Hello
I am trying to figure out if the following sequence converges:
Pn={(1/n)*sin(npi/2))} from n=1 to infinity.
This is how I am approaching it. I am using the fact that a sequence converges iff all of its subsequences converge to the same limit. So, I assume that Pn converges to p.
Then, I look at the subsequence {sin(npi/2)}. This subsequence doesn't converge because it fluctuates between -1,0 and 1 depending on the value of n. So, since this sequence doesn't have a limit and it doesn't converge, then Pn diverges. Am I right?
Thanks
so, if the lim 1/n = 0 and the lim sin(npi/2) doesn't exist, then can i use the fact that lim(1/n)(sin(npi/2)) = lim1/n * lim sin(npi/2)? or is this property only used for sequences that converge?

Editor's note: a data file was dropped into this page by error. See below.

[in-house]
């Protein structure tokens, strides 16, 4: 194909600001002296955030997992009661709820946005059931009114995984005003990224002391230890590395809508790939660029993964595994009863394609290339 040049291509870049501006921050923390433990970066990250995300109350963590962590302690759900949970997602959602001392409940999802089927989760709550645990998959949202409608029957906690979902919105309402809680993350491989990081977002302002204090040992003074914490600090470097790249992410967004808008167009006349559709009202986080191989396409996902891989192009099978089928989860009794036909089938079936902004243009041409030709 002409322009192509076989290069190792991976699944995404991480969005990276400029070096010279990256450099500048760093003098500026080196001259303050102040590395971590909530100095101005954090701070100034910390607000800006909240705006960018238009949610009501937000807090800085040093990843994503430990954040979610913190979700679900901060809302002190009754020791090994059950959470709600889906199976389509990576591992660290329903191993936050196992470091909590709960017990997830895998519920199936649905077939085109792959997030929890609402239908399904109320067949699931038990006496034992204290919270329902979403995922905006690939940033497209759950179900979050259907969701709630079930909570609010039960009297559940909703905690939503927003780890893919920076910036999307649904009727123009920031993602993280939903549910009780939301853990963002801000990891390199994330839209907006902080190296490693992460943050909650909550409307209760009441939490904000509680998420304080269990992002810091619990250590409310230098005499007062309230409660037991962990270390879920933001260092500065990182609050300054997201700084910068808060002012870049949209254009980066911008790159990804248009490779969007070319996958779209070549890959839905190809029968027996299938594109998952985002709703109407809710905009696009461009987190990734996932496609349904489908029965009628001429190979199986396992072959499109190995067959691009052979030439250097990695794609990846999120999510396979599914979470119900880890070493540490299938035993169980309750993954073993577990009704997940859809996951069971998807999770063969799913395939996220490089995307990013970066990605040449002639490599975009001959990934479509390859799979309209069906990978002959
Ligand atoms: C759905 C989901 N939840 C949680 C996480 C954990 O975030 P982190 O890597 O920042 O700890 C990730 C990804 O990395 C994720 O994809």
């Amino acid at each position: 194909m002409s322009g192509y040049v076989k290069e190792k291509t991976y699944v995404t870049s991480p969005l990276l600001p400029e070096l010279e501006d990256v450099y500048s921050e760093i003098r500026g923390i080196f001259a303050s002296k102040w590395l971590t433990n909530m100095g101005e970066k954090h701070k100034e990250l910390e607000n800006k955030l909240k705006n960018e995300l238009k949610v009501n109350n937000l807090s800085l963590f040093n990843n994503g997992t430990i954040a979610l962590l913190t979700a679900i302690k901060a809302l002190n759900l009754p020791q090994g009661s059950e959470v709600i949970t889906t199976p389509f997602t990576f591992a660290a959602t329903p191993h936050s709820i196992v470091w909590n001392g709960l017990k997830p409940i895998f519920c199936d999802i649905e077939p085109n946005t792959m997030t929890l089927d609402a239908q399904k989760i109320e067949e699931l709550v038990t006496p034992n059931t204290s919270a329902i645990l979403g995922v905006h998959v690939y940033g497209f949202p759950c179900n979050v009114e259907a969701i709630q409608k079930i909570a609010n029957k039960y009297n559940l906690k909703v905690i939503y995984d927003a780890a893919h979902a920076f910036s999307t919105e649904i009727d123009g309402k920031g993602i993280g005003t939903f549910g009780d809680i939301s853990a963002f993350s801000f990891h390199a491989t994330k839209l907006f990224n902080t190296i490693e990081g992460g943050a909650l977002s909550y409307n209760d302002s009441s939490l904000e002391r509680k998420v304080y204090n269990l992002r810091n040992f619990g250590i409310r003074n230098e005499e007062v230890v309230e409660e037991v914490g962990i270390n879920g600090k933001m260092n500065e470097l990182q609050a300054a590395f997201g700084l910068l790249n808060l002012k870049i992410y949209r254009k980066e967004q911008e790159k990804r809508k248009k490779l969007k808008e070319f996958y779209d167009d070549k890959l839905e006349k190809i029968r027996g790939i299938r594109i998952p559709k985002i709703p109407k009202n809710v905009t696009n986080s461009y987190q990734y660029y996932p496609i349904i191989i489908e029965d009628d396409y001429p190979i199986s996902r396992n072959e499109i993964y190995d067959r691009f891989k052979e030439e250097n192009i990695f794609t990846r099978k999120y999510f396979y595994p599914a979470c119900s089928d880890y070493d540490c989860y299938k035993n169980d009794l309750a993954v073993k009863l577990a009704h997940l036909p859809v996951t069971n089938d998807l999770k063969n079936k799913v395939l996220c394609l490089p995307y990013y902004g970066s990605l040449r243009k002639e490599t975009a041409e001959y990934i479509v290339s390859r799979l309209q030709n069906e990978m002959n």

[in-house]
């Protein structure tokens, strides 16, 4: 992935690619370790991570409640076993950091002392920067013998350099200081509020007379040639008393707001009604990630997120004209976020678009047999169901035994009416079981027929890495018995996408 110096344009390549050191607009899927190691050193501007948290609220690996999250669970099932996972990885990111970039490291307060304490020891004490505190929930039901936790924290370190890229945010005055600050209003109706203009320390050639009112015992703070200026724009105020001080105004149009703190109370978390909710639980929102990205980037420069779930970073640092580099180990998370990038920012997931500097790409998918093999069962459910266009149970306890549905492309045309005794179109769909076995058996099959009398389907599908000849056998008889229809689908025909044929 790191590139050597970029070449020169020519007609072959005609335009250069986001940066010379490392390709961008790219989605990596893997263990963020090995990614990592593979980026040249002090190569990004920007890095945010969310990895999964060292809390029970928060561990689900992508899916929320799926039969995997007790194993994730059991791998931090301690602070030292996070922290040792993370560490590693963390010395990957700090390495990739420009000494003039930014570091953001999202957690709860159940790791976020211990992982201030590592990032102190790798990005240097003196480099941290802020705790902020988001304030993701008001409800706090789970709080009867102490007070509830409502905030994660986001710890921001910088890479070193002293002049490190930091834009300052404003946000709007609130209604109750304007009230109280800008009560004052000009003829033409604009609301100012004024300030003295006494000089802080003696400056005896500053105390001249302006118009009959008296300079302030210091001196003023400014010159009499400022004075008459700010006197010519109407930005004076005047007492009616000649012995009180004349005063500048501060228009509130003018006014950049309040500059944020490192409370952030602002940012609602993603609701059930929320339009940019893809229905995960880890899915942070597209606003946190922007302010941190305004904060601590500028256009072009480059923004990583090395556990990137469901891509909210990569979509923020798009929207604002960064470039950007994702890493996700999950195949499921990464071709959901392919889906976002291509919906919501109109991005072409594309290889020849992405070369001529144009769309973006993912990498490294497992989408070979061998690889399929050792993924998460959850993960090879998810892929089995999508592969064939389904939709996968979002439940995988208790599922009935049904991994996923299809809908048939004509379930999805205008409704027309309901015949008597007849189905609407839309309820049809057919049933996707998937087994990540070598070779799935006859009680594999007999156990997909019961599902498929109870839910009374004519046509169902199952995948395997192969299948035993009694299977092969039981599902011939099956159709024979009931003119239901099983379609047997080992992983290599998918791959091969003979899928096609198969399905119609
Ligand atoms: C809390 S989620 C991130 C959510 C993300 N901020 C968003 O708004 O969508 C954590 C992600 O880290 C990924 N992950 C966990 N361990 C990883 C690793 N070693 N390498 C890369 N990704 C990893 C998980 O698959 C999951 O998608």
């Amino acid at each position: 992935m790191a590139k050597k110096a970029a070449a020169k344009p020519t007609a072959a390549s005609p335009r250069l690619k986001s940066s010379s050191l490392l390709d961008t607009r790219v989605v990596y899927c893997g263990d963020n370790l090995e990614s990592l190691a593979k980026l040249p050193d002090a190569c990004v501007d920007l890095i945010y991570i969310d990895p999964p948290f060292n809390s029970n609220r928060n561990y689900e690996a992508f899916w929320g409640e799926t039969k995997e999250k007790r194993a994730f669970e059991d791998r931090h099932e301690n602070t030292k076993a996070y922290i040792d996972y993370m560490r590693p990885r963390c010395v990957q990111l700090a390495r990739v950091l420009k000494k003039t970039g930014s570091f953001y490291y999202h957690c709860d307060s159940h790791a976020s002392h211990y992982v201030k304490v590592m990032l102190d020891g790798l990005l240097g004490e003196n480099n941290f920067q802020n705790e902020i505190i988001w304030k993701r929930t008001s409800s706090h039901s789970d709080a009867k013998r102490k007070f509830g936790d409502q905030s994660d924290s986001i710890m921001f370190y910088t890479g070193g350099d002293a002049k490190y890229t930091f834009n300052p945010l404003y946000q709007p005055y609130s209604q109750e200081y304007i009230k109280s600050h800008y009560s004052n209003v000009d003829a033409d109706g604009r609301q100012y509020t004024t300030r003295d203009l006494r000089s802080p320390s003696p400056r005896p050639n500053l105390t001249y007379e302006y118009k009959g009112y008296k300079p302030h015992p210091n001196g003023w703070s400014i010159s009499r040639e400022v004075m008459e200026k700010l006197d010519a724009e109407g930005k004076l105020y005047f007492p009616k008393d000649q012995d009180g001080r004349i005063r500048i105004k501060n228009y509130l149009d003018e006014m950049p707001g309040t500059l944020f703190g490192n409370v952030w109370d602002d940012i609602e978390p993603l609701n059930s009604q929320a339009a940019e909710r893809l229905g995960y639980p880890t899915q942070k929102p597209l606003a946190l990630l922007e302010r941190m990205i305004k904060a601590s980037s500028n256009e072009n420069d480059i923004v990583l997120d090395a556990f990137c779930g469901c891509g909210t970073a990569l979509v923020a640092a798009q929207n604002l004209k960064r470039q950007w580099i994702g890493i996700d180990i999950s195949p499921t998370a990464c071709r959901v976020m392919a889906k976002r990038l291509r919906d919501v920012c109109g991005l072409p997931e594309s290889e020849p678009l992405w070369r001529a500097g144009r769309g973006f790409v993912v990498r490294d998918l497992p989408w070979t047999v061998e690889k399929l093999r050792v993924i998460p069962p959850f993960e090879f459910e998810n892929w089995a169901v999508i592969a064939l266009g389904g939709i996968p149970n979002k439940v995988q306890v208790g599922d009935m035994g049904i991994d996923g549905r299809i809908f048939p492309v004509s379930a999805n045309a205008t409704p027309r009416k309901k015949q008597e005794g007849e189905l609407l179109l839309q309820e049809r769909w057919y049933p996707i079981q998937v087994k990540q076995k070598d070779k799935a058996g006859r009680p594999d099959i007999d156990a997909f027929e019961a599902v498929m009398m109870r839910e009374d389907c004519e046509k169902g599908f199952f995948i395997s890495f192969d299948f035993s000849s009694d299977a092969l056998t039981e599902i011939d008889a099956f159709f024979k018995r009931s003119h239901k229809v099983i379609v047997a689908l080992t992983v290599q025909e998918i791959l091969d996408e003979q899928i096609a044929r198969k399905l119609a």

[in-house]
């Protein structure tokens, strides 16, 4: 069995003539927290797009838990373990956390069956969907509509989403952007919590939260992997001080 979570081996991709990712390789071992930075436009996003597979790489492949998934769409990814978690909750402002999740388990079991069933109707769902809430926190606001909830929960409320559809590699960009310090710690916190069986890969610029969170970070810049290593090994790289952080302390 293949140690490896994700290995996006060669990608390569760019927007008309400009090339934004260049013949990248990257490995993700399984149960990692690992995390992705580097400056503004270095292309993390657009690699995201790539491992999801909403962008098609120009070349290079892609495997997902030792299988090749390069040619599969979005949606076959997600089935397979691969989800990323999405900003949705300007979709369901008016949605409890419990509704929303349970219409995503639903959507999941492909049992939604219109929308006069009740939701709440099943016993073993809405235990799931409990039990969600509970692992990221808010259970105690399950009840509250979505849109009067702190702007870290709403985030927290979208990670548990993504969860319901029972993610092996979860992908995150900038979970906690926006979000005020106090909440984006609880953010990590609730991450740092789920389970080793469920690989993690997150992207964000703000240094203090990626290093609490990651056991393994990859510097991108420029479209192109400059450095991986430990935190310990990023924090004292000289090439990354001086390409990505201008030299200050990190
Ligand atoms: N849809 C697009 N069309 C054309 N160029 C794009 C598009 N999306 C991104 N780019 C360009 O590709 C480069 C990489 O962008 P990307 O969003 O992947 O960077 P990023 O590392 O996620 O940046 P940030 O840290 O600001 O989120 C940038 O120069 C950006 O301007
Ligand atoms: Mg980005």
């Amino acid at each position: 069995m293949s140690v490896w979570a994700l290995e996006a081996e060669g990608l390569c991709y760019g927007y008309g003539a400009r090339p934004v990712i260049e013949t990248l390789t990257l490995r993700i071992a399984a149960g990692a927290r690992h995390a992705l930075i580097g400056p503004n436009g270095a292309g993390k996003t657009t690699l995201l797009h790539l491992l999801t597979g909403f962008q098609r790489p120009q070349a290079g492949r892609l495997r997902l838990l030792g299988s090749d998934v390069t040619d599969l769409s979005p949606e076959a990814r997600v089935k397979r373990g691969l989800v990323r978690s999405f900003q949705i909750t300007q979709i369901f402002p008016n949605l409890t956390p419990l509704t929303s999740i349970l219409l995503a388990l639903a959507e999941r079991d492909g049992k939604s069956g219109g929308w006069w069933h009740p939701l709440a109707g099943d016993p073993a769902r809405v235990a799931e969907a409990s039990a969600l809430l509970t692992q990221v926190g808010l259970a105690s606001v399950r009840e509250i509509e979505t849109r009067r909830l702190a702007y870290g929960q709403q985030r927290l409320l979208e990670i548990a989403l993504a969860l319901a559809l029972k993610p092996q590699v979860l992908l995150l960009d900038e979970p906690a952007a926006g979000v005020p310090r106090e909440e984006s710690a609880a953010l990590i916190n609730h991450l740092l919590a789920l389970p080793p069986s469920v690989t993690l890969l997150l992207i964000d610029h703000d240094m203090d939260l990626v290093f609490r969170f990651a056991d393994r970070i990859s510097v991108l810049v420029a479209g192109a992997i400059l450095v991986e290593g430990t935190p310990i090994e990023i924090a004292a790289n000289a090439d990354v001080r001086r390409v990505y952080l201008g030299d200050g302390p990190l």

how do i go about proving if the sequence converges?
SHould I find a p and an n0 such that |pn - p| < e for all n>= n0?
Thanks!
i have another question for you:
how do i show that pn={(ncos(npi))/(2n+3)} converges or diverges.
THis is what i did so far:
[ncos(npi)][/(2n+3)]=[cos(npi)][/(2+(3/n)]
as n --> infinity, the numerator fluctuates from -1 and 1. The denominator, goes to 2. So, as n goes to infinity, the sequences takes the values -1/2 or 1/2 depending on the cos(npi).
Does this sound good to prove that it diverges?
THanks